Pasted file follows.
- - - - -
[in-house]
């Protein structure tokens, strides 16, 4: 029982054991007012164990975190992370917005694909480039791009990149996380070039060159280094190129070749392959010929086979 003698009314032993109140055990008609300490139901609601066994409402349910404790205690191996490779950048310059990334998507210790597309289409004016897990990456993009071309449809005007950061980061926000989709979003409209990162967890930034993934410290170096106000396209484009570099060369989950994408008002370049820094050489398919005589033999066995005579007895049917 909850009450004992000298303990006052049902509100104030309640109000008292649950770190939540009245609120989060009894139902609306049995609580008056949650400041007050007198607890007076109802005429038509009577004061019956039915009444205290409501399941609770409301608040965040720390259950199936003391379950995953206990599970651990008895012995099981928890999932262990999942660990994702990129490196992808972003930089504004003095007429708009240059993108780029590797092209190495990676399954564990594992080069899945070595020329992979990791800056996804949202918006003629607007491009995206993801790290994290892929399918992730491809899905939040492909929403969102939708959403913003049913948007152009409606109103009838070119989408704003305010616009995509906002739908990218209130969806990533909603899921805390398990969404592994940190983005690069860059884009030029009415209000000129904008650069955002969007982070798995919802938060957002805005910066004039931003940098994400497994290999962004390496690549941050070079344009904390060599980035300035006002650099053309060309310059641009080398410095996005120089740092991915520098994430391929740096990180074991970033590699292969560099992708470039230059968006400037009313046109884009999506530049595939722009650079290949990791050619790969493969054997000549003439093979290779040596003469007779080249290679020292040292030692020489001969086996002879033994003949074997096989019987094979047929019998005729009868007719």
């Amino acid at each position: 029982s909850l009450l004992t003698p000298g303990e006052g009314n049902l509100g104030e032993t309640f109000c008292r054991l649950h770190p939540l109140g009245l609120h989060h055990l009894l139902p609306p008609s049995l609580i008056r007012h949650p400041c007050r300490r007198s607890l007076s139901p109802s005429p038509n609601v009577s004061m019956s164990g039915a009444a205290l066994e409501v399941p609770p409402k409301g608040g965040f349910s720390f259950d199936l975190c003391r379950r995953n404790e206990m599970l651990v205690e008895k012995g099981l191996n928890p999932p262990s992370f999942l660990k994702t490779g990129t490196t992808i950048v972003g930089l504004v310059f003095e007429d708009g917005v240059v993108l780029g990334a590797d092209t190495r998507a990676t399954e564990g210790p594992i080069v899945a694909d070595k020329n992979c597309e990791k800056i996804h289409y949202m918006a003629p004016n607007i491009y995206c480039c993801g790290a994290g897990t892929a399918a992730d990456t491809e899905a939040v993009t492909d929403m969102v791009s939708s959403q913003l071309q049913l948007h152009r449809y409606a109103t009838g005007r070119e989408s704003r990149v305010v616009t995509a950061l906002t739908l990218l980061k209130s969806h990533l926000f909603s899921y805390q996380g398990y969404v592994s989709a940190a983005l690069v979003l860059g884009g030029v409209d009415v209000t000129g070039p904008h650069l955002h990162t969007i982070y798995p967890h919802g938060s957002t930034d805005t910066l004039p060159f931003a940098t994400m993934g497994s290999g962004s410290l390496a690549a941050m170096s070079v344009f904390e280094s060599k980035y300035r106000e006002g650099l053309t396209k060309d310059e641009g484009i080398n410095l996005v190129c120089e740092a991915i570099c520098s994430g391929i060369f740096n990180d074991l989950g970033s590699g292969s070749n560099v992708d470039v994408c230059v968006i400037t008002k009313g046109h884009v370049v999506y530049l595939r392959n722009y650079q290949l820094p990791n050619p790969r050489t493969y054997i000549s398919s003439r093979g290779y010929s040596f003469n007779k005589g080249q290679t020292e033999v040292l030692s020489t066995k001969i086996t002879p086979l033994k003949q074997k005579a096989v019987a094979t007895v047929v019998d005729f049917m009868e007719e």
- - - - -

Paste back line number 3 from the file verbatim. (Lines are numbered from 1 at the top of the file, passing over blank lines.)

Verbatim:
């Amino acid at each position: 029982s909850l009450l004992t003698p000298g303990e006052g009314n049902l509100g104030e032993t309640f109000c008292r054991l649950h770190p939540l109140g009245l609120h989060h055990l009894l139902p609306p008609s049995l609580i008056r007012h949650p400041c007050r300490r007198s607890l007076s139901p109802s005429p038509n609601v009577s004061m019956s164990g039915a009444a205290l066994e409501v399941p609770p409402k409301g608040g965040f349910s720390f259950d199936l975190c003391r379950r995953n404790e206990m599970l651990v205690e008895k012995g099981l191996n928890p999932p262990s992370f999942l660990k994702t490779g990129t490196t992808i950048v972003g930089l504004v310059f003095e007429d708009g917005v240059v993108l780029g990334a590797d092209t190495r998507a990676t399954e564990g210790p594992i080069v899945a694909d070595k020329n992979c597309e990791k800056i996804h289409y949202m918006a003629p004016n607007i491009y995206c480039c993801g790290a994290g897990t892929a399918a992730d990456t491809e899905a939040v993009t492909d929403m969102v791009s939708s959403q913003l071309q049913l948007h152009r449809y409606a109103t009838g005007r070119e989408s704003r990149v305010v616009t995509a950061l906002t739908l990218l980061k209130s969806h990533l926000f909603s899921y805390q996380g398990y969404v592994s989709a940190a983005l690069v979003l860059g884009g030029v409209d009415v209000t000129g070039p904008h650069l955002h990162t969007i982070y798995p967890h919802g938060s957002t930034d805005t910066l004039p060159f931003a940098t994400m993934g497994s290999g962004s410290l390496a690549a941050m170096s070079v344009f904390e280094s060599k980035y300035r106000e006002g650099l053309t396209k060309d310059e641009g484009i080398n410095l996005v190129c120089e740092a991915i570099c520098s994430g391929i060369f740096n990180d074991l989950g970033s590699g292969s070749n560099v992708d470039v994408c230059v968006i400037t008002k009313g046109h884009v370049v999506y530049l595939r392959n722009y650079q290949l820094p990791n050619p790969r050489t493969y054997i000549s398919s003439r093979g290779y010929s040596f003469n007779k005589g080249q290679t020292e033999v040292l030692s020489t066995k001969i086996t002879p086979l033994k003949q074997k005579a096989v019987a094979t007895v047929v019998d005729f049917m009868e007719e």